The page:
Sunday, October 17, 2010

Number 826


Thirty years ago a bookstore coworker saw me grading some Golden Age Blackhawk comics. "Those guys," he said, "look like they'd fit into the leather bar scene in San Francisco." My coworker was gay. I'd never thought of the Blackhawks that way, but who knows? Maybe they needed Lady Blackhawk, Zinda Blake, to make them look a little less, well, involved with one another.

What am I saying? The Blackhawks, like all DC super heroes of the era, are totally sexless. Well, maybe not André, who has hot French blood running in his veins, but the rest of the Blackhawks, dressed like Nazis or leather lads, as my coworker opined, didn't live up to their sexy image.

Lady Blackhawk, who is still a character in the DC Universe, dressed pretty hot for 1961 when these stories were published. Hat, leather tunic with a mini-skirt and high boots. My kinda lady. "Lady Blackhawk's Deadly Romance" is from Blackhawk #163, and "The Creatures That Controlled the Blackhawks" is from #166. Dick Dillin and Chuck Cuidera did the artwork. The Grand Comics Database credits Dick Dillin and Sheldon Moldoff for the cover of #166.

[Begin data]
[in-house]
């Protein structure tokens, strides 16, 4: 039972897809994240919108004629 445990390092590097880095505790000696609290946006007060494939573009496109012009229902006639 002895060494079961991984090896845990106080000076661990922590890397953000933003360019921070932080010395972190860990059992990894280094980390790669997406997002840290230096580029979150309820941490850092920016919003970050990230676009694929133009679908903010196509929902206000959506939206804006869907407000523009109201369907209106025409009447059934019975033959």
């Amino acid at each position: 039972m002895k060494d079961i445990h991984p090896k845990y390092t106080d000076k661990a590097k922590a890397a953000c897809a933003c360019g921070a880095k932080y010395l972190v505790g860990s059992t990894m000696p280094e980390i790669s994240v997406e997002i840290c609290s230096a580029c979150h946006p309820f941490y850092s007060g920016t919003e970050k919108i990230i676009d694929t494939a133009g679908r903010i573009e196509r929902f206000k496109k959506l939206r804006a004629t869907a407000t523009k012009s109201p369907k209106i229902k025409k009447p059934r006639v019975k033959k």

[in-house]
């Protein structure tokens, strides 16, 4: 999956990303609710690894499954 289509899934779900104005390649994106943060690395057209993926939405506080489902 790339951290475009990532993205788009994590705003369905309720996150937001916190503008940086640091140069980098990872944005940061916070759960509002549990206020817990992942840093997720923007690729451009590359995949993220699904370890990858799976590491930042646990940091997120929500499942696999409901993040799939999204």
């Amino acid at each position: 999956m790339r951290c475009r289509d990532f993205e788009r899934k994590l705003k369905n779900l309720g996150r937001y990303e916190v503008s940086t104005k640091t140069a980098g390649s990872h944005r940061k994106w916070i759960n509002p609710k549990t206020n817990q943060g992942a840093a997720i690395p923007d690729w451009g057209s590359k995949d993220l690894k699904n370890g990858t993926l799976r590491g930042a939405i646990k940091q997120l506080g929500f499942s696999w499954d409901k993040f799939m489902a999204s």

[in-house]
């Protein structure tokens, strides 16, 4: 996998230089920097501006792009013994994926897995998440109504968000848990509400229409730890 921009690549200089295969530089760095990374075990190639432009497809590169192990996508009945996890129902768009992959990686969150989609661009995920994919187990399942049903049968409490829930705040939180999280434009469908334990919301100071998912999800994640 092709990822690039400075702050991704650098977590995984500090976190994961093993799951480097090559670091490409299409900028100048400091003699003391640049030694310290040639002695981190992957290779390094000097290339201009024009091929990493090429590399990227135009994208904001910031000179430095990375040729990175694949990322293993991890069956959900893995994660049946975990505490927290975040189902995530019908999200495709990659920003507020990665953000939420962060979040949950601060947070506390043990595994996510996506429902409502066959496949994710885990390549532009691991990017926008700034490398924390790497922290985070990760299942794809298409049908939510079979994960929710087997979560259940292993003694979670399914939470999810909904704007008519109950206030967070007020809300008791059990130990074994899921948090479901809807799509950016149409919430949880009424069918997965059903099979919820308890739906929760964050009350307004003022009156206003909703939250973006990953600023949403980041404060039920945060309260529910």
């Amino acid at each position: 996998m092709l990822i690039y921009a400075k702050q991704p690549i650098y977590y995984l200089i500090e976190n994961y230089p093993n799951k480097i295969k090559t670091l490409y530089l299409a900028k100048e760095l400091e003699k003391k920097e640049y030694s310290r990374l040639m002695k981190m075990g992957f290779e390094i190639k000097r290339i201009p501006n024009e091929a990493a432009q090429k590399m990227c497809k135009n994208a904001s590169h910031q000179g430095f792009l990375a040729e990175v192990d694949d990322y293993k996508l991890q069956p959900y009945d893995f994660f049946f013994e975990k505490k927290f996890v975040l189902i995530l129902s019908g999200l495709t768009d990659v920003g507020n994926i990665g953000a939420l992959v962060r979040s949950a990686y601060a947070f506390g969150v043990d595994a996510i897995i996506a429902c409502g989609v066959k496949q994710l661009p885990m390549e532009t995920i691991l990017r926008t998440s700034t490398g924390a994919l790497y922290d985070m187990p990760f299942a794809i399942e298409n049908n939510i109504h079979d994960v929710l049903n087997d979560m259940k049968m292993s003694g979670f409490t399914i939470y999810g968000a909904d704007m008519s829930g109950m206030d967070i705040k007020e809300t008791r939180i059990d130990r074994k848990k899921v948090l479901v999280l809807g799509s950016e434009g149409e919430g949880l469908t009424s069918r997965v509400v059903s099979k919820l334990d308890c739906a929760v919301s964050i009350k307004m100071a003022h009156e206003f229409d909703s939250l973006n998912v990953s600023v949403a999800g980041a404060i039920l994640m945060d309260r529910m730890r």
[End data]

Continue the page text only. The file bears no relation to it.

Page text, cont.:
I can tell you exactly what I was doing on Thursday, June 4, 1961. When the local pharmacy opened at 10:00 a.m. my brother and I entered and waited for Gus the pharmacist to rack the latest comic books on the spinner so we could each get a copy of the Secret Origins giant, shown in this ad from Blackhawk #163. As the ad says, "you'll treasure it the rest of your life." I haven't lived my whole life yet, but yeah, I still have my copy. June 4, 2010 was 49 years since I bought it, and while I have a few critiques of it as a real "secret origins" issue I still like it.

The next two Thursdays Gus saw Rob and me again, waiting on June 22 for the Superman Annual #3, and then the most eagerly awaited on June 29, the first Batman Annual. I sold or traded the Superman Annual in one of my periodic collection purges, but held on to the Batman Annual, and yes, I treasure that one, also.


Kirk Jusko said...

Ok, "goofy Superman" on the cover of the Giant Superman Annual looks a lot like Alfred E. Newman, though I couldn't enlarge enough to see if he had a gap in his teeth.

Pappy said...

It's Alfred.